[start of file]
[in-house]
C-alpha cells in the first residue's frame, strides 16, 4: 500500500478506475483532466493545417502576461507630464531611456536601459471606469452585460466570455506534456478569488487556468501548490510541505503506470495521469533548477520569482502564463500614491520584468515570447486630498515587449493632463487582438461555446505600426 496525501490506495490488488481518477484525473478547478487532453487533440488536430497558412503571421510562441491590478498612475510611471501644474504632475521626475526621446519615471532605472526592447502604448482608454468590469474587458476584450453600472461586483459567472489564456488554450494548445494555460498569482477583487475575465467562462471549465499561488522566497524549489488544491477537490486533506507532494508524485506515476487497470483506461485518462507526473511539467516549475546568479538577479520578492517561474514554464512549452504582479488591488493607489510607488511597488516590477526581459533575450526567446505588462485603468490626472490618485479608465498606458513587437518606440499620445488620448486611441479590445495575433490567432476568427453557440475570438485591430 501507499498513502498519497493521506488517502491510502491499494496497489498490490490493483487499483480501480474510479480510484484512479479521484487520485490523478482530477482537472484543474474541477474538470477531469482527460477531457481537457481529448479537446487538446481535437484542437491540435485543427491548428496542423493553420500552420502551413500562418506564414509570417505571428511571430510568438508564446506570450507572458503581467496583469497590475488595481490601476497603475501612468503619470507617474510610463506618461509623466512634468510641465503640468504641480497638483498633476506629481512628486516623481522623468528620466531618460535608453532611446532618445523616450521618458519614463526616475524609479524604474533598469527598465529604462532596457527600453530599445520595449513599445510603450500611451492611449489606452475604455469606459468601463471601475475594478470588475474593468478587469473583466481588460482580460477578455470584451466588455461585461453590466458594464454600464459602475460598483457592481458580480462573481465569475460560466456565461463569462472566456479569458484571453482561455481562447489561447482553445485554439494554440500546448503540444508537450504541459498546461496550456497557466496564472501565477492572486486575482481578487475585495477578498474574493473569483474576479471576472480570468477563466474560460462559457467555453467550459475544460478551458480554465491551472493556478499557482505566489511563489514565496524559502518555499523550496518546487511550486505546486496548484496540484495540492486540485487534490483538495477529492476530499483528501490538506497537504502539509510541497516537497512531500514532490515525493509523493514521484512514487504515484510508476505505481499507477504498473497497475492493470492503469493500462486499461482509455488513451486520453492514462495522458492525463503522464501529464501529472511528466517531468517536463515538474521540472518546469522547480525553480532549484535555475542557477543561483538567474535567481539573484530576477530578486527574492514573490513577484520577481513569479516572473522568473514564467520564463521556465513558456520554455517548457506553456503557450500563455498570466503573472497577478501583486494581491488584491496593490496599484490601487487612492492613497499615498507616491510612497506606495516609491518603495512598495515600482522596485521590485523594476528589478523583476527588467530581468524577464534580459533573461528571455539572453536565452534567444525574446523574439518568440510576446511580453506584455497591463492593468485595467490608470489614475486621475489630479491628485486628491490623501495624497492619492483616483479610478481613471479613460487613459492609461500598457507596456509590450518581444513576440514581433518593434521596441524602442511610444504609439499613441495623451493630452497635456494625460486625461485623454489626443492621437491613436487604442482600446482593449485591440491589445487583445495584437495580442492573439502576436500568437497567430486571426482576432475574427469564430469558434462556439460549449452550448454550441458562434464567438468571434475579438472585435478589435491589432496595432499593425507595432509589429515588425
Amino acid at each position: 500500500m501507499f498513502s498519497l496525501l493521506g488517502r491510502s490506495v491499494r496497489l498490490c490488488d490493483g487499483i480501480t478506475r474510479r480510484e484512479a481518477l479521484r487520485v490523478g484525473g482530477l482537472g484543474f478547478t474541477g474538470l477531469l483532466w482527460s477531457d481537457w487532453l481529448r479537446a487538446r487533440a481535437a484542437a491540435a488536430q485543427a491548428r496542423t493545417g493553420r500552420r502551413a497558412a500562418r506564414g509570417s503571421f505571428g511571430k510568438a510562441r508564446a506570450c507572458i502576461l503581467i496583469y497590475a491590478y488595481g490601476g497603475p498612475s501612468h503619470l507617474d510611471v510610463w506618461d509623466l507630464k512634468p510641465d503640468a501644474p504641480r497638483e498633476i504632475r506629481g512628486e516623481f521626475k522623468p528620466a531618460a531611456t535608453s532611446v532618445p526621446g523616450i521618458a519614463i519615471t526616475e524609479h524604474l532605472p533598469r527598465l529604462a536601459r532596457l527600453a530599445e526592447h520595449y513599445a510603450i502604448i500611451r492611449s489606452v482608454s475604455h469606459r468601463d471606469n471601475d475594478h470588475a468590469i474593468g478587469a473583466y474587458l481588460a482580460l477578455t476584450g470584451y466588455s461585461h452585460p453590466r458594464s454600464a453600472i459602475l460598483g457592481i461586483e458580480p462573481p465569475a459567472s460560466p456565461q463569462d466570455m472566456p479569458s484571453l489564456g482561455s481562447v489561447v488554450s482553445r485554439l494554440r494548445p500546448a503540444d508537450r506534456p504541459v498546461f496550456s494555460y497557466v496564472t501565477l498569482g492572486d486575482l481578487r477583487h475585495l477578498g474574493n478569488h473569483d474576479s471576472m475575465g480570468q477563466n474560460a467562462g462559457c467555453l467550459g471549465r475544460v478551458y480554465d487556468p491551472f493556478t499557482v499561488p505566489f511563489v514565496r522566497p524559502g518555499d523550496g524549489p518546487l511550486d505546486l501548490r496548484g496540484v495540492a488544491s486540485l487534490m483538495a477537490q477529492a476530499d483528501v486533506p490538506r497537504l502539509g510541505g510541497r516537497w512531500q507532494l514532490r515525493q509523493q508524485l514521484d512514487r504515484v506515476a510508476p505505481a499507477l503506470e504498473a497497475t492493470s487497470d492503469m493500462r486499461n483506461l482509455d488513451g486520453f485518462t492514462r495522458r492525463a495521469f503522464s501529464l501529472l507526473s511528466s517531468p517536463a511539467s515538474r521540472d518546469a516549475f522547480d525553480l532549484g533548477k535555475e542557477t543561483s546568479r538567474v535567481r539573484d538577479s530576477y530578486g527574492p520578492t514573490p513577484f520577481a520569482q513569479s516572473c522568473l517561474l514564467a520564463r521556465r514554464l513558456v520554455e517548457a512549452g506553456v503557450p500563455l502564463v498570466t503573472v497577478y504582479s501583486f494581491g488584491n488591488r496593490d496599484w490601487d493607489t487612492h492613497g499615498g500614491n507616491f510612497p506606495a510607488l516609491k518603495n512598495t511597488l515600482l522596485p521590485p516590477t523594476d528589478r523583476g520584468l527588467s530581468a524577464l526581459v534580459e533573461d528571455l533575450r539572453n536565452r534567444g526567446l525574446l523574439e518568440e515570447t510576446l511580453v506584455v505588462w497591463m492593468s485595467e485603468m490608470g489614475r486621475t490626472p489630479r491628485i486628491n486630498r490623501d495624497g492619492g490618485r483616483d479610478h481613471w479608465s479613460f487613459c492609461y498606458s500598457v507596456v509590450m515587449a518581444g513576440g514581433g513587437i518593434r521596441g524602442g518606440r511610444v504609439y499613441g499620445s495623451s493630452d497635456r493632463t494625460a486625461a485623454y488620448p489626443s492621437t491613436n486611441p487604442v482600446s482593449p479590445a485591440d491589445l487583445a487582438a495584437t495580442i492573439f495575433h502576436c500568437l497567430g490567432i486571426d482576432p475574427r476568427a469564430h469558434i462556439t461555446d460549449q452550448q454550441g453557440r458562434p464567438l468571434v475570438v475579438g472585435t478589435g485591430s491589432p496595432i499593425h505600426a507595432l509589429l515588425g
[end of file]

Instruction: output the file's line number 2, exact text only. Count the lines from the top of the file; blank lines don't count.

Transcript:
C-alpha cells in the first residue's frame, strides 16, 4: 500500500478506475483532466493545417502576461507630464531611456536601459471606469452585460466570455506534456478569488487556468501548490510541505503506470495521469533548477520569482502564463500614491520584468515570447486630498515587449493632463487582438461555446505600426 496525501490506495490488488481518477484525473478547478487532453487533440488536430497558412503571421510562441491590478498612475510611471501644474504632475521626475526621446519615471532605472526592447502604448482608454468590469474587458476584450453600472461586483459567472489564456488554450494548445494555460498569482477583487475575465467562462471549465499561488522566497524549489488544491477537490486533506507532494508524485506515476487497470483506461485518462507526473511539467516549475546568479538577479520578492517561474514554464512549452504582479488591488493607489510607488511597488516590477526581459533575450526567446505588462485603468490626472490618485479608465498606458513587437518606440499620445488620448486611441479590445495575433490567432476568427453557440475570438485591430 501507499498513502498519497493521506488517502491510502491499494496497489498490490490493483487499483480501480474510479480510484484512479479521484487520485490523478482530477482537472484543474474541477474538470477531469482527460477531457481537457481529448479537446487538446481535437484542437491540435485543427491548428496542423493553420500552420502551413500562418506564414509570417505571428511571430510568438508564446506570450507572458503581467496583469497590475488595481490601476497603475501612468503619470507617474510610463506618461509623466512634468510641465503640468504641480497638483498633476506629481512628486516623481522623468528620466531618460535608453532611446532618445523616450521618458519614463526616475524609479524604474533598469527598465529604462532596457527600453530599445520595449513599445510603450500611451492611449489606452475604455469606459468601463471601475475594478470588475474593468478587469473583466481588460482580460477578455470584451466588455461585461453590466458594464454600464459602475460598483457592481458580480462573481465569475460560466456565461463569462472566456479569458484571453482561455481562447489561447482553445485554439494554440500546448503540444508537450504541459498546461496550456497557466496564472501565477492572486486575482481578487475585495477578498474574493473569483474576479471576472480570468477563466474560460462559457467555453467550459475544460478551458480554465491551472493556478499557482505566489511563489514565496524559502518555499523550496518546487511550486505546486496548484496540484495540492486540485487534490483538495477529492476530499483528501490538506497537504502539509510541497516537497512531500514532490515525493509523493514521484512514487504515484510508476505505481499507477504498473497497475492493470492503469493500462486499461482509455488513451486520453492514462495522458492525463503522464501529464501529472511528466517531468517536463515538474521540472518546469522547480525553480532549484535555475542557477543561483538567474535567481539573484530576477530578486527574492514573490513577484520577481513569479516572473522568473514564467520564463521556465513558456520554455517548457506553456503557450500563455498570466503573472497577478501583486494581491488584491496593490496599484490601487487612492492613497499615498507616491510612497506606495516609491518603495512598495515600482522596485521590485523594476528589478523583476527588467530581468524577464534580459533573461528571455539572453536565452534567444525574446523574439518568440510576446511580453506584455497591463492593468485595467490608470489614475486621475489630479491628485486628491490623501495624497492619492483616483479610478481613471479613460487613459492609461500598457507596456509590450518581444513576440514581433518593434521596441524602442511610444504609439499613441495623451493630452497635456494625460486625461485623454489626443492621437491613436487604442482600446482593449485591440491589445487583445495584437495580442492573439502576436500568437497567430486571426482576432475574427469564430469558434462556439460549449452550448454550441458562434464567438468571434475579438472585435478589435491589432496595432499593425507595432509589429515588425